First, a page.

The best possible support is to co-operate with both the patient and the doctors. A lot of scientific research is still being carried out and there are many unanswered questions. It would be easy if a functional disorder could be diagnosed with a single blood test and then treated with a pill. Unfortunately, that's not the way it is. Some relatives say that it has been a relief accepting that functional disorders are complicated and that medical science still does not have the answers to all questions.

  • Bad memory

Many patients with functional disorders experience having a bad memory. This means that they may forget ordinary things such as appointments, what has been said previously, where they have put things etc.

It is important to keep in mind that having a bad memory is part of the disease. Many people with functional disorders will therefore benefit from help to remember important things. As relatives, you can help by reminding the patient of things that he or she needs to remember, or encourage the patient to write things down.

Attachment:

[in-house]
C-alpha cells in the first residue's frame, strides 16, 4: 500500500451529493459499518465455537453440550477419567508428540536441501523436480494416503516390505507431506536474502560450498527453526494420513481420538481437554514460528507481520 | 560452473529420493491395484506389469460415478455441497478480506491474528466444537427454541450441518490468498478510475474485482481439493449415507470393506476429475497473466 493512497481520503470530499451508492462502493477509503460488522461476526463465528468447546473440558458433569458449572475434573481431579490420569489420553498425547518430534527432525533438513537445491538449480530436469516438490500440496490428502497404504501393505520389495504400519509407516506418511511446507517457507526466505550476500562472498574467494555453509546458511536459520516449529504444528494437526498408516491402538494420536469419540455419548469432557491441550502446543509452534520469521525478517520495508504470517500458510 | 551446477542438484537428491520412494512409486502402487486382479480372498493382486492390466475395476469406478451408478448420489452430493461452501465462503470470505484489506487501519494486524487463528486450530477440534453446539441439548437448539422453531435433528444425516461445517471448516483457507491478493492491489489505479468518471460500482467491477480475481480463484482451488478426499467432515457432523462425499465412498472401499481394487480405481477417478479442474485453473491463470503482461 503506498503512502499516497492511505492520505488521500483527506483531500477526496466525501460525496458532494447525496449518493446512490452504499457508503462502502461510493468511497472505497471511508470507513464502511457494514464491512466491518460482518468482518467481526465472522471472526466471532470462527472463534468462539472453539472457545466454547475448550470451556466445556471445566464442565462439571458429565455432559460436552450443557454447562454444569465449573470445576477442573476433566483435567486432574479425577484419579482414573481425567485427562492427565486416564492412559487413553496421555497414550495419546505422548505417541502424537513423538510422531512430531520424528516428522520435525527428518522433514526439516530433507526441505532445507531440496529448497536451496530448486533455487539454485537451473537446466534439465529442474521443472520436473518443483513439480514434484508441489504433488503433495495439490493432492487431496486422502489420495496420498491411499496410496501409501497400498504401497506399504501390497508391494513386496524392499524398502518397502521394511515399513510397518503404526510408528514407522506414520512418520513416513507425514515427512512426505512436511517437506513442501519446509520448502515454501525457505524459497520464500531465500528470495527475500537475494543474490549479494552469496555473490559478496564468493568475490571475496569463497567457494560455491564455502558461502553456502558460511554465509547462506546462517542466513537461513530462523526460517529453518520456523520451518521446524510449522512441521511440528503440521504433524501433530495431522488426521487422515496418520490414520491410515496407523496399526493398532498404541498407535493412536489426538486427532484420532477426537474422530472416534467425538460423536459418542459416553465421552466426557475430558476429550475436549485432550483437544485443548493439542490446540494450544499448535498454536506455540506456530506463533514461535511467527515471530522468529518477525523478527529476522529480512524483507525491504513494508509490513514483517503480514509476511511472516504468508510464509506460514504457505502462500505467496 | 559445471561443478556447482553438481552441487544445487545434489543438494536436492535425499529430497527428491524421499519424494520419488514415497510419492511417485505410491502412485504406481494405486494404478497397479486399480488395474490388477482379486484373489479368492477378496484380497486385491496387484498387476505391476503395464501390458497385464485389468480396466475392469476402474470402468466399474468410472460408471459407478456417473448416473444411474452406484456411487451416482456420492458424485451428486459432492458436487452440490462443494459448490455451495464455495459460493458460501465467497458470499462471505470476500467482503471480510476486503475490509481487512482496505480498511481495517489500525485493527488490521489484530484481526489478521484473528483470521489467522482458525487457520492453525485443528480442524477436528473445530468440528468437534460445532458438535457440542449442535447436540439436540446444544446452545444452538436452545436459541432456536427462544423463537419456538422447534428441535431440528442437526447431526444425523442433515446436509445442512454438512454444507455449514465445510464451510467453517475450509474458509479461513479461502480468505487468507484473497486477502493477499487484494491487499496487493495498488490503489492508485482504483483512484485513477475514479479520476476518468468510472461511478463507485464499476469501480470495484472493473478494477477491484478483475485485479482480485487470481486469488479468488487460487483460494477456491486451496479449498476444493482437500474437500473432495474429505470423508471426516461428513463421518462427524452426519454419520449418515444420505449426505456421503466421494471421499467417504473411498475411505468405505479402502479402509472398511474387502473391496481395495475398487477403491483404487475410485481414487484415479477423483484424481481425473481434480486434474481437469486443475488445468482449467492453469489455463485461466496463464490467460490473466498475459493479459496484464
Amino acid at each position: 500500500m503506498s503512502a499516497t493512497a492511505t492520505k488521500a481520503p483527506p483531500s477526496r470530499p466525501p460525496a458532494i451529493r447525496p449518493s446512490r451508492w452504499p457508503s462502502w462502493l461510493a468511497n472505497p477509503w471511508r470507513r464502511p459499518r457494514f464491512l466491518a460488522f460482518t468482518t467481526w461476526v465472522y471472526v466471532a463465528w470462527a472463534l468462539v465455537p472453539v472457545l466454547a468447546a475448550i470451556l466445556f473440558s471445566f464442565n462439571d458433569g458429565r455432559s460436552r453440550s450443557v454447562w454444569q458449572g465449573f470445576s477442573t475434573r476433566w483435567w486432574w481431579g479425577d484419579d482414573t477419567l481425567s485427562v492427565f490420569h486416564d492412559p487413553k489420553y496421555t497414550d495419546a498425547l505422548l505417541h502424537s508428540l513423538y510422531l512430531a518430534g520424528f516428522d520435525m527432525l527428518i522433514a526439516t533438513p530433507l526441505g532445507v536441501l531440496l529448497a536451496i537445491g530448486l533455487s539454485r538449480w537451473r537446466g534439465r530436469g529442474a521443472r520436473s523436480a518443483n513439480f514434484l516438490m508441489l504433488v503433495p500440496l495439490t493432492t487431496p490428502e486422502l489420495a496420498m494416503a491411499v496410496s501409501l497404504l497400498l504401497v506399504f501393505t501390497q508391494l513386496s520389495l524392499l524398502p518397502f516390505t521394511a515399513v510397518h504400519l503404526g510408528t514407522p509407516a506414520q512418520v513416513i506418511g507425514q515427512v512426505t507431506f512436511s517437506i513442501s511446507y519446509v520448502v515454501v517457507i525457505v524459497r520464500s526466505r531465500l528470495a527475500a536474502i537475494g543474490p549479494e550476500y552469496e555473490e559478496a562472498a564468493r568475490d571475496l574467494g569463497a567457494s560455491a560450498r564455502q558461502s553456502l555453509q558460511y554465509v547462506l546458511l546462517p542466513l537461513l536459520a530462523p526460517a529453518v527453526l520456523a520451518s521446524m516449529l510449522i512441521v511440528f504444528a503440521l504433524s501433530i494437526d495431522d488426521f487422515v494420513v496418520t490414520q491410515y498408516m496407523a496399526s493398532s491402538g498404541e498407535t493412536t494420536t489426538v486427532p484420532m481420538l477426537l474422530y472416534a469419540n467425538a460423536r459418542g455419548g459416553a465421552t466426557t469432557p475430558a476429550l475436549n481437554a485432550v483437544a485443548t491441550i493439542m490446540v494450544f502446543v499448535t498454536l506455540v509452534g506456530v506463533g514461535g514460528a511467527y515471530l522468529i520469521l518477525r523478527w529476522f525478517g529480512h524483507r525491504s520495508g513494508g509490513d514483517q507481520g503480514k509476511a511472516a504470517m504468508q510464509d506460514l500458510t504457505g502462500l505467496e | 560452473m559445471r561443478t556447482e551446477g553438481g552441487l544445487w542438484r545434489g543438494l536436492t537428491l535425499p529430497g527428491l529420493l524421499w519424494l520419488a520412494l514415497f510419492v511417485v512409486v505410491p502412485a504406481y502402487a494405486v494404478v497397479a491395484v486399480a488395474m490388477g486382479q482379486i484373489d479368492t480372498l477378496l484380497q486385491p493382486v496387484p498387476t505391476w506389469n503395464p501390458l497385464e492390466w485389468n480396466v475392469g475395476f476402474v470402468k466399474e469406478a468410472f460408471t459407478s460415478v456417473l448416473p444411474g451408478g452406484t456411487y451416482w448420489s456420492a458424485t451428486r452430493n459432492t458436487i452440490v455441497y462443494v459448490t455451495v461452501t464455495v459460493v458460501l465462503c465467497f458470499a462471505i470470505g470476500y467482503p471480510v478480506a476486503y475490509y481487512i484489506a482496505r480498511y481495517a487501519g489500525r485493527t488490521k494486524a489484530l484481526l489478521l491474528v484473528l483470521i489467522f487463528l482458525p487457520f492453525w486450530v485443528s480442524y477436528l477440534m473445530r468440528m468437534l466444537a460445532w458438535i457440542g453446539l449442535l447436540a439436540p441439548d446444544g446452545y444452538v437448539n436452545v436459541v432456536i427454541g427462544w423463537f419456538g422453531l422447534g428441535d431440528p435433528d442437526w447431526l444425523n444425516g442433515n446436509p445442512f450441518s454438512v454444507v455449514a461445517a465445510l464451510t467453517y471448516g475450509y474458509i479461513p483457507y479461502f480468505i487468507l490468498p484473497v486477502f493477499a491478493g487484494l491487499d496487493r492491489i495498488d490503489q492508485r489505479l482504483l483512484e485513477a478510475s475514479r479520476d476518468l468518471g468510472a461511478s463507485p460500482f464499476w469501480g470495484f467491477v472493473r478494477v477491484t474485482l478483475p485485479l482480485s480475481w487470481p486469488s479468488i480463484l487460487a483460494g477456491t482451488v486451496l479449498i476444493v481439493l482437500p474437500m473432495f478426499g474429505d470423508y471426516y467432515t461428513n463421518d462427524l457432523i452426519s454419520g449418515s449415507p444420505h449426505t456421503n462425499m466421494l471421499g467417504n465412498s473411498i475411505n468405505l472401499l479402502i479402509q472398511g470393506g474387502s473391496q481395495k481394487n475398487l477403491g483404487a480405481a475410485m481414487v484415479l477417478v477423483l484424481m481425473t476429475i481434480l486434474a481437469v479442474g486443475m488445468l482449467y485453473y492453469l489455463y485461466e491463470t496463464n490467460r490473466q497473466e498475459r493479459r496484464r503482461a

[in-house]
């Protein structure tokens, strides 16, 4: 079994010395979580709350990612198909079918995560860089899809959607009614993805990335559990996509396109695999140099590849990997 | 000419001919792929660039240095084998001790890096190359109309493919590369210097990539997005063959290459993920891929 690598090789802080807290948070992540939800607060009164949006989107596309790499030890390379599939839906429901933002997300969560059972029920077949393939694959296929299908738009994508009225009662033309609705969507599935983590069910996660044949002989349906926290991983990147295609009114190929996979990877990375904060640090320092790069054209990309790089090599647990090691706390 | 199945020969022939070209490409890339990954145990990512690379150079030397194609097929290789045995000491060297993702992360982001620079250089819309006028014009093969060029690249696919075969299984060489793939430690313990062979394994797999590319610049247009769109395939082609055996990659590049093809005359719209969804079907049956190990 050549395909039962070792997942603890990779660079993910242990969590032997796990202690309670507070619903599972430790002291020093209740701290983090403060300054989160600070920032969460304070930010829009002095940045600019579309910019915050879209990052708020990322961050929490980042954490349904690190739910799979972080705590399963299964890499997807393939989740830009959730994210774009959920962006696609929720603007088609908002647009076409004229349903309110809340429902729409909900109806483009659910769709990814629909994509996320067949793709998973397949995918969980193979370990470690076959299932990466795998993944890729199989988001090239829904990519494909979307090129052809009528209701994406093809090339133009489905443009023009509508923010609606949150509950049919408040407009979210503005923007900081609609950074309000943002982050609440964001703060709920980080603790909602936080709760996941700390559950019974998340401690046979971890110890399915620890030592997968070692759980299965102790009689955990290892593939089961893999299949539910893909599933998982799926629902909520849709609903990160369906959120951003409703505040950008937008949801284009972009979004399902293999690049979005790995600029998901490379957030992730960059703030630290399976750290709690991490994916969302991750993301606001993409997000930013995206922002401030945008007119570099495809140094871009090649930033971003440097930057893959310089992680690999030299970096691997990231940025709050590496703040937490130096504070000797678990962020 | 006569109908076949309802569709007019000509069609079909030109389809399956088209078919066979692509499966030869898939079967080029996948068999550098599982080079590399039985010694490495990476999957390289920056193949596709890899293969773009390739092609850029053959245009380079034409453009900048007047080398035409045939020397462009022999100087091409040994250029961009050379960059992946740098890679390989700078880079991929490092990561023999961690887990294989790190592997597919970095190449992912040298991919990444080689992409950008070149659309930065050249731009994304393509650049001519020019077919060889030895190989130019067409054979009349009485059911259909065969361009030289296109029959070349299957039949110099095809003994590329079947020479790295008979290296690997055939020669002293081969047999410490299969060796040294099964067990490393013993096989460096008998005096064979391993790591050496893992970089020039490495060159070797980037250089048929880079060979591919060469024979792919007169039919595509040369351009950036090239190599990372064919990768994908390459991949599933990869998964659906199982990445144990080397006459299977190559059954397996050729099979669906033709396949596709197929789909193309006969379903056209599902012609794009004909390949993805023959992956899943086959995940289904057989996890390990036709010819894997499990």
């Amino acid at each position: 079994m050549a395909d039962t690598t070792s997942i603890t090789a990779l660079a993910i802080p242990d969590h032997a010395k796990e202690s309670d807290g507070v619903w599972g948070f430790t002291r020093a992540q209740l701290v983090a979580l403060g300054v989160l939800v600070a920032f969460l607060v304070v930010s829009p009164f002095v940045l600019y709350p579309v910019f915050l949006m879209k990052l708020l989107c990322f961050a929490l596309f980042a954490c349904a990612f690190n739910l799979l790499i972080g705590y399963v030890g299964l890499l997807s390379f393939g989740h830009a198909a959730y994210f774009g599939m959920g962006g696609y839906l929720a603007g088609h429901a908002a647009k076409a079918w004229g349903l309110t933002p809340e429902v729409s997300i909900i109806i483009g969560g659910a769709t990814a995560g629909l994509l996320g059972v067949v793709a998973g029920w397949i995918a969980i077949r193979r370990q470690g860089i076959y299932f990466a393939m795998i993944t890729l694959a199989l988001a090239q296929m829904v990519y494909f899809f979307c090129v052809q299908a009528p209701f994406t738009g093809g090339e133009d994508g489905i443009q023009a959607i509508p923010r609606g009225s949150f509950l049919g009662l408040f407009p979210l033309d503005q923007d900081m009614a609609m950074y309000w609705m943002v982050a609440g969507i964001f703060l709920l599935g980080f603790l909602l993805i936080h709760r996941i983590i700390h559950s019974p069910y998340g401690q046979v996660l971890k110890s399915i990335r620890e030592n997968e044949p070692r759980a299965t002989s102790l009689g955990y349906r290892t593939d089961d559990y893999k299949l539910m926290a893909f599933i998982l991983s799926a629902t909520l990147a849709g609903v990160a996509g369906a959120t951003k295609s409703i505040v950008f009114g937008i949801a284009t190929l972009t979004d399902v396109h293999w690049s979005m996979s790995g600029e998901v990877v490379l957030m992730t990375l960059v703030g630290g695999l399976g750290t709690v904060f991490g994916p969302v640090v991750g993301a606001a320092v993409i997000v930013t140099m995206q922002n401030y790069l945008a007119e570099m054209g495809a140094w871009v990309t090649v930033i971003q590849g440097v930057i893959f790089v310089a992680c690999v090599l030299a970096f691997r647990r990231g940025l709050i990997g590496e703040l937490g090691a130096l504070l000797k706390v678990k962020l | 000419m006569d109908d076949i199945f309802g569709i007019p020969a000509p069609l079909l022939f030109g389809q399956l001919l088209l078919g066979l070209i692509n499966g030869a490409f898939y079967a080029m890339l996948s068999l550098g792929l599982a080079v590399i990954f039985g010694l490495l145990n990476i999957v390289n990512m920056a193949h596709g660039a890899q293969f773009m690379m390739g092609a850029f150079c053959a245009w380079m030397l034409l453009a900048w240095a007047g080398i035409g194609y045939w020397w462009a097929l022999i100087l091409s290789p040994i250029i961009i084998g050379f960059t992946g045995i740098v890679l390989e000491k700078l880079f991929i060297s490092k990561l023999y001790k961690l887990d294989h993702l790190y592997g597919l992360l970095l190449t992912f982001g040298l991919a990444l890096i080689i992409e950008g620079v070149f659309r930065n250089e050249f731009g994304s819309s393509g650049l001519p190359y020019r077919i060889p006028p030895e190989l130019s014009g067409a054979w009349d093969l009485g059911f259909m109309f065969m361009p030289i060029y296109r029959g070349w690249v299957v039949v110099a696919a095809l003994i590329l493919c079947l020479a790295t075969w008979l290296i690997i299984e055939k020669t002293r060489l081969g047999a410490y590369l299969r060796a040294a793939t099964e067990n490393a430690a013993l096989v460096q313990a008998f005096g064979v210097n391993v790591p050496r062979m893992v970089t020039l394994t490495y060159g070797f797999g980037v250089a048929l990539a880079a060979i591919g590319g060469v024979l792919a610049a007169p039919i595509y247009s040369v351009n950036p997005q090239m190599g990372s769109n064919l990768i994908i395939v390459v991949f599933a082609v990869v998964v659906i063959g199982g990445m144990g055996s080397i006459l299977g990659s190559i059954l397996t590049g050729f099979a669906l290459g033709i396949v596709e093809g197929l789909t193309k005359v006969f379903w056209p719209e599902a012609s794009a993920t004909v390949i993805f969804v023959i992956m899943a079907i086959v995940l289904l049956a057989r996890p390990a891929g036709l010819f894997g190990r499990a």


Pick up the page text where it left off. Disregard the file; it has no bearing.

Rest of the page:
• Fatigue and lack of energy

To most patients being very tired is the worst thing. It may be the reason for cancelling activities that the patient used to love as e.g. social gatherings, sports, work, leisure activities, attending school boards or some other voluntary work. Some patients are so tired that they cannot handle ordinary household chores such as cleaning the house or doing the laundry.

It is hard on relatives to witness how the patient over and over again cancels get-togethers, birthday parties and other social events. Relatives may also be faced with the dilemma whether or not they should participate in activities without the sick person.

     

 

 

 

 

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Revised 06.08.2013